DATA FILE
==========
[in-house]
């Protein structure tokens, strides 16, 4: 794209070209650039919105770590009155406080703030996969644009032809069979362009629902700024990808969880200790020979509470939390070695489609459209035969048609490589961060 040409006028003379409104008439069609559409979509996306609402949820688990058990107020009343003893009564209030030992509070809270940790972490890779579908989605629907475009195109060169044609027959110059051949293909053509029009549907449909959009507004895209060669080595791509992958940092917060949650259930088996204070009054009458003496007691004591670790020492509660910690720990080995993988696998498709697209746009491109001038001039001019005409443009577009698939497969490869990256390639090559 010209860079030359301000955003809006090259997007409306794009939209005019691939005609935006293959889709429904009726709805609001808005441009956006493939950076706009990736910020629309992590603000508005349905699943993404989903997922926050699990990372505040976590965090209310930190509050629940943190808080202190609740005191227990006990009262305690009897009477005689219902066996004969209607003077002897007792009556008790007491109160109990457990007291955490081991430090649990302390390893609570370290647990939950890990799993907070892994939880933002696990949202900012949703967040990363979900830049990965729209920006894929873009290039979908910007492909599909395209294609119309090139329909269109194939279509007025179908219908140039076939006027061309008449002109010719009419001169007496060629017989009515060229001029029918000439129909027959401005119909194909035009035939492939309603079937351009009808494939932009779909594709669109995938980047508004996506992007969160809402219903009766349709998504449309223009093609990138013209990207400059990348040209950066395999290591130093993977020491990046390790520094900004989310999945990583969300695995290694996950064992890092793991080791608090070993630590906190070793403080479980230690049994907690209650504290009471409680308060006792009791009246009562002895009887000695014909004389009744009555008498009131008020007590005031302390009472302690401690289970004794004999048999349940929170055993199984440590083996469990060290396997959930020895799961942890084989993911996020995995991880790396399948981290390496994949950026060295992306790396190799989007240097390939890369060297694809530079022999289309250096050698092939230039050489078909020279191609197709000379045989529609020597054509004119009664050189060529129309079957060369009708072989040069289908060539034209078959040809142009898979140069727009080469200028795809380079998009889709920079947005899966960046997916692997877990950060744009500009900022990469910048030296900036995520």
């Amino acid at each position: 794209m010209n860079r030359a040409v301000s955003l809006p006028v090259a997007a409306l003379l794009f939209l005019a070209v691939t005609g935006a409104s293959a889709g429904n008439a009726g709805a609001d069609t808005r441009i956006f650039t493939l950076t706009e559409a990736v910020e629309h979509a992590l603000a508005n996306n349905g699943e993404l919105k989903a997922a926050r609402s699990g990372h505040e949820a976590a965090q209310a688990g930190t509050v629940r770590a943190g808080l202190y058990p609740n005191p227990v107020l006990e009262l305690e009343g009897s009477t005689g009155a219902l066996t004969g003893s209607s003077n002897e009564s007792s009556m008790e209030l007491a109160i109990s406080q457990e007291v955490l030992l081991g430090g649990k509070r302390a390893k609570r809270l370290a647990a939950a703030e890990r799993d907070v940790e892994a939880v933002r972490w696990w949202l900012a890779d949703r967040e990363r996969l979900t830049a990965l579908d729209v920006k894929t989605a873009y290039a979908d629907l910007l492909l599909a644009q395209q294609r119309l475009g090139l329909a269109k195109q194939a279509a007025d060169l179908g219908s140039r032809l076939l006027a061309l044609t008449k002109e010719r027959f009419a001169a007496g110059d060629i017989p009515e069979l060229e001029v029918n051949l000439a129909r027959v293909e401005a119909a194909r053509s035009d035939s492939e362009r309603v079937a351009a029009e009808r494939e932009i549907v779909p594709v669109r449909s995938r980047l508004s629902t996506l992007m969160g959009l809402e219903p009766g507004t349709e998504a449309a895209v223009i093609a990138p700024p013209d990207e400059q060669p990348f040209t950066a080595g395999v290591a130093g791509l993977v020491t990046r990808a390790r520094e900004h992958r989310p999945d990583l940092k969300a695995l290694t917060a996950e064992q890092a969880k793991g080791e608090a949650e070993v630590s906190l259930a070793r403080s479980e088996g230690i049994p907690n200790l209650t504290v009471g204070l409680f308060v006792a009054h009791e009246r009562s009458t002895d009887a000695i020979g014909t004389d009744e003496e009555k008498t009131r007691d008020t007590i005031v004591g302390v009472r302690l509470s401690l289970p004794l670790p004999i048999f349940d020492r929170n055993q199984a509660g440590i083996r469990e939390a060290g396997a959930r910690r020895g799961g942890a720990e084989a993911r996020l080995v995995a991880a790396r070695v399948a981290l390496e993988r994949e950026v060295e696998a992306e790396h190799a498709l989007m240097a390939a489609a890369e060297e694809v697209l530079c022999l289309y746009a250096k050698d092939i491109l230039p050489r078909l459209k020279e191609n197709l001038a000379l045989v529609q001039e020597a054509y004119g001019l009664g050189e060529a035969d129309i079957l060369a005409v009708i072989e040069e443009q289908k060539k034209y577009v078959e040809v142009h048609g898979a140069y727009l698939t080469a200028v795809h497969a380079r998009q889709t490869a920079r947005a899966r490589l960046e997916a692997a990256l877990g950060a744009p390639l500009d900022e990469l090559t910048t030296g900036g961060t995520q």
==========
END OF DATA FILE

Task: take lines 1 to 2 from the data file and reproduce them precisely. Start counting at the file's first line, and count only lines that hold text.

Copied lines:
[in-house]
């Protein structure tokens, strides 16, 4: 794209070209650039919105770590009155406080703030996969644009032809069979362009629902700024990808969880200790020979509470939390070695489609459209035969048609490589961060 040409006028003379409104008439069609559409979509996306609402949820688990058990107020009343003893009564209030030992509070809270940790972490890779579908989605629907475009195109060169044609027959110059051949293909053509029009549907449909959009507004895209060669080595791509992958940092917060949650259930088996204070009054009458003496007691004591670790020492509660910690720990080995993988696998498709697209746009491109001038001039001019005409443009577009698939497969490869990256390639090559 010209860079030359301000955003809006090259997007409306794009939209005019691939005609935006293959889709429904009726709805609001808005441009956006493939950076706009990736910020629309992590603000508005349905699943993404989903997922926050699990990372505040976590965090209310930190509050629940943190808080202190609740005191227990006990009262305690009897009477005689219902066996004969209607003077002897007792009556008790007491109160109990457990007291955490081991430090649990302390390893609570370290647990939950890990799993907070892994939880933002696990949202900012949703967040990363979900830049990965729209920006894929873009290039979908910007492909599909395209294609119309090139329909269109194939279509007025179908219908140039076939006027061309008449002109010719009419001169007496060629017989009515060229001029029918000439129909027959401005119909194909035009035939492939309603079937351009009808494939932009779909594709669109995938980047508004996506992007969160809402219903009766349709998504449309223009093609990138013209990207400059990348040209950066395999290591130093993977020491990046390790520094900004989310999945990583969300695995290694996950064992890092793991080791608090070993630590906190070793403080479980230690049994907690209650504290009471409680308060006792009791009246009562002895009887000695014909004389009744009555008498009131008020007590005031302390009472302690401690289970004794004999048999349940929170055993199984440590083996469990060290396997959930020895799961942890084989993911996020995995991880790396399948981290390496994949950026060295992306790396190799989007240097390939890369060297694809530079022999289309250096050698092939230039050489078909020279191609197709000379045989529609020597054509004119009664050189060529129309079957060369009708072989040069289908060539034209078959040809142009898979140069727009080469200028795809380079998009889709920079947005899966960046997916692997877990950060744009500009900022990469910048030296900036995520």